To bring Inspiration and innovation to every athlete in the world.
These are just a few ideas to get you started. What is your mission statement?
2. Target Market
I have a lot of aspiring pet photographers ask me the question:
WHO is my target market and HOW do I find them?
Ideal clients are people who LOVE your work and value what you have to offer. You need to start with demographics. For example, my perfect client is a woman, married, age 30-45, no kids, 1-2 dogs, household income $150,000 or more, active outside and drives a luxury SUV.
When thinking about your ideal client, ask yourself these questions:
- Does she wake up to barking dogs, her alarm or her significant other’s alarm?
- Does she watch TV in the morning, read the paper, read the news online?
- Does she work? How long is her commute? Do her dogs go to doggie daycare? How do they get there? Does she have a personal assistant?
- What does her day look like? Does she rush to work and work until evening? Or does she have a leisurely day that includes walking in the park with her dogs or riding her horses?
In order to create a pet photography experience for your ideal client, then you need to understand their lives and WHY they make purchases. Take a minute and write down a day in the life of your ideal client and see how you can discover a way into their lives and ways to create value with your photography for them.
3. Marketing Strategy
A marketing strategy outlines how you will get customers. This is a great place to outline what strategies you will use get paying clients to call you and set up a pet photography session.
Here are some ideas:
- Website with keywords like “pet photographer your city“
- Facebook page for your business and posts of your most recent work (or pictures of your pets)
- Gift certificates donated to charities
- Trading photography with magazines in exchange for articles and/ads
- Photographing in dog parks and handing our your business cards every Saturday
These are just a few ideas and this will get you moving in the right direction. Think about your hometown and how you can reach your target market. What is your marketing strategy for tomorrow?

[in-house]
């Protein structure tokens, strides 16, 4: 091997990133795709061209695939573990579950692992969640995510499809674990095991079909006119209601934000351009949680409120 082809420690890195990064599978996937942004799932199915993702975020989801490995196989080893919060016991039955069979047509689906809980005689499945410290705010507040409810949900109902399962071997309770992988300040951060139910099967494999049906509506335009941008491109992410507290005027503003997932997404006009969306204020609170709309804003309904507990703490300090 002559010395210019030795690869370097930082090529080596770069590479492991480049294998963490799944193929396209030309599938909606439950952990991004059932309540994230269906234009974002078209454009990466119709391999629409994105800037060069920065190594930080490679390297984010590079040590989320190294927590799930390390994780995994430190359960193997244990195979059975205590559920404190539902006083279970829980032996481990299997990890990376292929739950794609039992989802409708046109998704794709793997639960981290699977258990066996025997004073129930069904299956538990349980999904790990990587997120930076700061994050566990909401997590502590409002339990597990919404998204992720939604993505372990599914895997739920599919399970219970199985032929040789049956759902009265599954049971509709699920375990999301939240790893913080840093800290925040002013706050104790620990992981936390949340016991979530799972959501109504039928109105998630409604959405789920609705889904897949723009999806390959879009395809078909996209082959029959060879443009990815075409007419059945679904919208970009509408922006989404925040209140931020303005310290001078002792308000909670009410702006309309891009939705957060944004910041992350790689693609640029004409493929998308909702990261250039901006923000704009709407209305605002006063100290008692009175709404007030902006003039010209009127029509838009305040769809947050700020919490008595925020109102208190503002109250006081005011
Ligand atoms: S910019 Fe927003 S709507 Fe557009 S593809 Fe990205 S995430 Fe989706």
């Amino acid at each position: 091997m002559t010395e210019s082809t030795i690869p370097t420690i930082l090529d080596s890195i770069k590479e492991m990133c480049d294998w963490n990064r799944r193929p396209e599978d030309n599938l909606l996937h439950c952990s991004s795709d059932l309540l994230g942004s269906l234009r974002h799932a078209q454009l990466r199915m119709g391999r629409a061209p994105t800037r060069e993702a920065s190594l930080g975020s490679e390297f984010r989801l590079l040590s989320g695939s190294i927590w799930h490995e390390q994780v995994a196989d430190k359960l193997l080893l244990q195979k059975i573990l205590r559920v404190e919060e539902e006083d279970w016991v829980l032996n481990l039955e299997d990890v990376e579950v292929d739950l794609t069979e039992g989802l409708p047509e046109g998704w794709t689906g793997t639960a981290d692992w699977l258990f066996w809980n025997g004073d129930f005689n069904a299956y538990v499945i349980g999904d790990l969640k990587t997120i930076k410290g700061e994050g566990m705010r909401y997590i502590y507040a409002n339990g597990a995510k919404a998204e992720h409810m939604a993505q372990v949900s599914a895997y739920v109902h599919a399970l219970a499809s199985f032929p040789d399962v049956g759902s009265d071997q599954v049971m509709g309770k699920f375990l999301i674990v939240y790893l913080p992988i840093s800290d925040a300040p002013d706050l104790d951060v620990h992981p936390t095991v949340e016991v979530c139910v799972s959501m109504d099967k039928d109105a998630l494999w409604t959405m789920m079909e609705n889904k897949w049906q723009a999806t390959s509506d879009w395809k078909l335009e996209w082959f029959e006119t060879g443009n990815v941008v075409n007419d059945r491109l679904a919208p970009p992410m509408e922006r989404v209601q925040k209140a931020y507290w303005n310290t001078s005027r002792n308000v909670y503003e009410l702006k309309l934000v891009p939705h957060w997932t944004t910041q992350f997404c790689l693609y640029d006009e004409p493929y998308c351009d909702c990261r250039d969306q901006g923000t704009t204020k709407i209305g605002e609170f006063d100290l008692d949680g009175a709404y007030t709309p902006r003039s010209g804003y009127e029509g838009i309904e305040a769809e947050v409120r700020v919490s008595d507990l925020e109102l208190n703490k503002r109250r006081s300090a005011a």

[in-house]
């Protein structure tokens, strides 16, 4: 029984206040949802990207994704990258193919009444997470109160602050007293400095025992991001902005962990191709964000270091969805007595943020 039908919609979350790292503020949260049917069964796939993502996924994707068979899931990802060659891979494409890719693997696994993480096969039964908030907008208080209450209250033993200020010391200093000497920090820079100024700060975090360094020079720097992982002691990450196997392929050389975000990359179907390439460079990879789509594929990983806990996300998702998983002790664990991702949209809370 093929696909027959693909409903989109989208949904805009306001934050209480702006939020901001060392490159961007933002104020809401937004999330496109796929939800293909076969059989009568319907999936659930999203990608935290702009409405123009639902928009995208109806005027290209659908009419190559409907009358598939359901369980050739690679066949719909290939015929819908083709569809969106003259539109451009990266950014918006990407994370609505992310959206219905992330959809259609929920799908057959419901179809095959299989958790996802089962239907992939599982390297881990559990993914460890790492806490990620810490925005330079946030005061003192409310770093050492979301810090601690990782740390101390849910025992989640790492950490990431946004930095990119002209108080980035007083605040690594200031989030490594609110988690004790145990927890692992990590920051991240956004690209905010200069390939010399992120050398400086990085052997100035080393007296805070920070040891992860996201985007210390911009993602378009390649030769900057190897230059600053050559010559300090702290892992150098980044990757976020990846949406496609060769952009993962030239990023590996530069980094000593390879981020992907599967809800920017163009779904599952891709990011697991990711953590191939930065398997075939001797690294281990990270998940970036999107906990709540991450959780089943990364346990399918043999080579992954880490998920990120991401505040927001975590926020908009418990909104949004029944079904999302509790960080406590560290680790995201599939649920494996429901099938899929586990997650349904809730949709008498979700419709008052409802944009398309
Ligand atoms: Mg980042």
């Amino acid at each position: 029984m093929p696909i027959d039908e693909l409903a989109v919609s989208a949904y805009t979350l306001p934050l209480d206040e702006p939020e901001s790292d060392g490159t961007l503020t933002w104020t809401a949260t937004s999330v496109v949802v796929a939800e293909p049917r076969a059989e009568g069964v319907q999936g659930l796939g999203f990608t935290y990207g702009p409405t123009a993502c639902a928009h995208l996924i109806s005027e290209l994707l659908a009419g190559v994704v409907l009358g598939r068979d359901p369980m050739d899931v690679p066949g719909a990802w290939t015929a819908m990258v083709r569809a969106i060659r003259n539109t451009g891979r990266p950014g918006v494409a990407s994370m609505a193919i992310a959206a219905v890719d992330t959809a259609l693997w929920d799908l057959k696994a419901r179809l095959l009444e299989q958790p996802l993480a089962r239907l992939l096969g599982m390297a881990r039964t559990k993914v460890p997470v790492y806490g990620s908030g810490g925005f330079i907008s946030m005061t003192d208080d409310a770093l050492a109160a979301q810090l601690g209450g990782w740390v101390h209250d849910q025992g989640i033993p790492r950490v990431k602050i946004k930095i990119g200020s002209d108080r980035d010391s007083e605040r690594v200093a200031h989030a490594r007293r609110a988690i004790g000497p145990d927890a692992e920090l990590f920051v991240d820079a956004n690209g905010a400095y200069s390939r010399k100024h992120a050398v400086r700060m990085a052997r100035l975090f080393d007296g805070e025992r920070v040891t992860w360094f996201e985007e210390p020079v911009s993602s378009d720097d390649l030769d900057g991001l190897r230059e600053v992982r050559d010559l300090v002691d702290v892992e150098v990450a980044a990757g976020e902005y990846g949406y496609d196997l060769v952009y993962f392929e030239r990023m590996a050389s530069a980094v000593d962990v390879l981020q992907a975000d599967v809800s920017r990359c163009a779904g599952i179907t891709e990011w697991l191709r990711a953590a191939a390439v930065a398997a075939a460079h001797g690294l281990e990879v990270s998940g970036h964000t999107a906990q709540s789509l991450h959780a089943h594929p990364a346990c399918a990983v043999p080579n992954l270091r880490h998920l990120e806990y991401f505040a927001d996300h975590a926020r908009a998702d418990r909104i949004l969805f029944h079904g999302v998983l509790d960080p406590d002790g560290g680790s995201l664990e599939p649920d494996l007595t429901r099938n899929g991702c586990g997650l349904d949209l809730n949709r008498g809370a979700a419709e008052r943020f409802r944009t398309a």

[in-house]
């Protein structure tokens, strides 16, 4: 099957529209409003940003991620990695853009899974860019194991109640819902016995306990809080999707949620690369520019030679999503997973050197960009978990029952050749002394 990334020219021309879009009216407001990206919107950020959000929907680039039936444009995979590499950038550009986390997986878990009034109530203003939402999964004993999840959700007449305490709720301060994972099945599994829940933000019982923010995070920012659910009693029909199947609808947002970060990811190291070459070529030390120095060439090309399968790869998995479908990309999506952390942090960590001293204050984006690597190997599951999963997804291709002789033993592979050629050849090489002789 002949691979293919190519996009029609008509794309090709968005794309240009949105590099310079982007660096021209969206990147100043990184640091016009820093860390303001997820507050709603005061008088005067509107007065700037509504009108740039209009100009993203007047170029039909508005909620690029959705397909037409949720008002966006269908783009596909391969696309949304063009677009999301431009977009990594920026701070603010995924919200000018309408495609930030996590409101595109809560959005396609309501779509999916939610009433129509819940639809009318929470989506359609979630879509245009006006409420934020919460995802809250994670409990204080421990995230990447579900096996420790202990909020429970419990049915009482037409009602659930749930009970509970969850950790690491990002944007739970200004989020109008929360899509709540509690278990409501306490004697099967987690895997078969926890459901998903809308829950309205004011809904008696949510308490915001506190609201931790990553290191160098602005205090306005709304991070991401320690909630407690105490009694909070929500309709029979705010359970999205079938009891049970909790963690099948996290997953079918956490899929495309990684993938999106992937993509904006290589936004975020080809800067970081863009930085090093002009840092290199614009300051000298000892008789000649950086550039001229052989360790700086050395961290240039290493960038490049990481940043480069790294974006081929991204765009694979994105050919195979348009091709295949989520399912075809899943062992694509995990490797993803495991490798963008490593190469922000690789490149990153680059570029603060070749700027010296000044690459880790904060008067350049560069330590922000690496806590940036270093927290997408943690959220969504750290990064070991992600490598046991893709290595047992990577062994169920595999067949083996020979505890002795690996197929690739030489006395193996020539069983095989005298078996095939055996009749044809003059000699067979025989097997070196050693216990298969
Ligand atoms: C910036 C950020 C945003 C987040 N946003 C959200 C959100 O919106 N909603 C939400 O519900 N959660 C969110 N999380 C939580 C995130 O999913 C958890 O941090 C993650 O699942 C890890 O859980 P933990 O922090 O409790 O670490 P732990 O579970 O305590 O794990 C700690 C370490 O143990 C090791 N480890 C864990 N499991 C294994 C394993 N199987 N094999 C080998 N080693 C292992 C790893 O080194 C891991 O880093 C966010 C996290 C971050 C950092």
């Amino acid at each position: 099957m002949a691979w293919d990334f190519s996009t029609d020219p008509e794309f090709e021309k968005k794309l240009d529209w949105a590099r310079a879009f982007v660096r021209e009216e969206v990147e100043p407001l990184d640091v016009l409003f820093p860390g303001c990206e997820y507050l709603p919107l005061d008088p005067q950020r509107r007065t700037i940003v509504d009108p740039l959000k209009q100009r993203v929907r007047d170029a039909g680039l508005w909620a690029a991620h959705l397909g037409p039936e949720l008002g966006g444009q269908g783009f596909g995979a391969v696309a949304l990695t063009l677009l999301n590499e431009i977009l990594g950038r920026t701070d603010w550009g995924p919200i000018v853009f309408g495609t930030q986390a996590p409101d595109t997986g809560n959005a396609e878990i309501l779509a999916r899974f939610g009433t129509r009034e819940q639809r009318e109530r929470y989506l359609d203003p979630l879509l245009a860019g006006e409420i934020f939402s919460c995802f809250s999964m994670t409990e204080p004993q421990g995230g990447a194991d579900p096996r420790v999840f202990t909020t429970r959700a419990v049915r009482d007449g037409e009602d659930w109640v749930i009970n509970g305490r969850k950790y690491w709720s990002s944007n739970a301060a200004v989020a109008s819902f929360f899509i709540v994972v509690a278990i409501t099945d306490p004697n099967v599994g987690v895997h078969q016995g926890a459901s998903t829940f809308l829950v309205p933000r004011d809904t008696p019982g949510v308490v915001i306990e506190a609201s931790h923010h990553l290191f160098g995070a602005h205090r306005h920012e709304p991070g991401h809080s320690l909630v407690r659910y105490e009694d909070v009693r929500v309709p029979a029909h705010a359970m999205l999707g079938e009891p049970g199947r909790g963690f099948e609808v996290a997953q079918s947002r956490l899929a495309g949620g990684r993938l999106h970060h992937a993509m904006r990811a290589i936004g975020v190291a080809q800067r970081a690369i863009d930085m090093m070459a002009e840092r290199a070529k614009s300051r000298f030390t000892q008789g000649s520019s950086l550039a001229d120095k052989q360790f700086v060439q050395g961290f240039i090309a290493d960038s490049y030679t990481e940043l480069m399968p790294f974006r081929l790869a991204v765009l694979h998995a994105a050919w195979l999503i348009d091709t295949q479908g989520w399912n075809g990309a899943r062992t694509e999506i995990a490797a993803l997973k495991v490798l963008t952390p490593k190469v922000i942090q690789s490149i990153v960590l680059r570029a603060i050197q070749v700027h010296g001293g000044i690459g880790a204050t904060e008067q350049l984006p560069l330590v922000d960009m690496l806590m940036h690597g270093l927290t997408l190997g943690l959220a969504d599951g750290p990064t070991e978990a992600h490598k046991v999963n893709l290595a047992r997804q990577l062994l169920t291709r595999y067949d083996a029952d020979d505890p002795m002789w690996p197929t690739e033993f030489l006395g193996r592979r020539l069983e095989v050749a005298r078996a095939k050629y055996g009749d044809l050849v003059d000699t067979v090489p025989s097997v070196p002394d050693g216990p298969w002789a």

4. Financial Forecast
This is the dreaded section for many people. I especially dislike this part. A financial forecasts describes how much money you estimate you will make this year and how much it will cost you. I will do this in percentages so it’s easier to digest.
How much money will I make this year?
Average Customer spends $800 (this would be a great goal amount for your first year. It includes session and artwork sales)
Estimated # of customers annually: 25 (this is a goal # of new paying customers your first year)
Cost of Goods (this is how much it will cost to do business): 30%
So you will make an average of $560 per customer. With 25 customers then you are looking at 560 x 25 = $14,000 your first year.
I hope this helps!
Great job! Now you have a good idea how a successful sales consultation should be run, you’re ready to move on to Lesson 10: Set Goals. We will discuss sales goals and other ways to be successful in your pet photography business. Striving to be 1% better every day!
In the meantime, please visit our Facebook page and tell us what questions you have and how to connect to other pet photographers. See you next week!
About the Author
Barkroom is the #1 online community for current and aspiring pet photographers. Check out some sweet puppy noses or join a conversation about pricing with us. Chat with Barkroom on Facebook and ask questions or share a favorite image of your favorite kitten!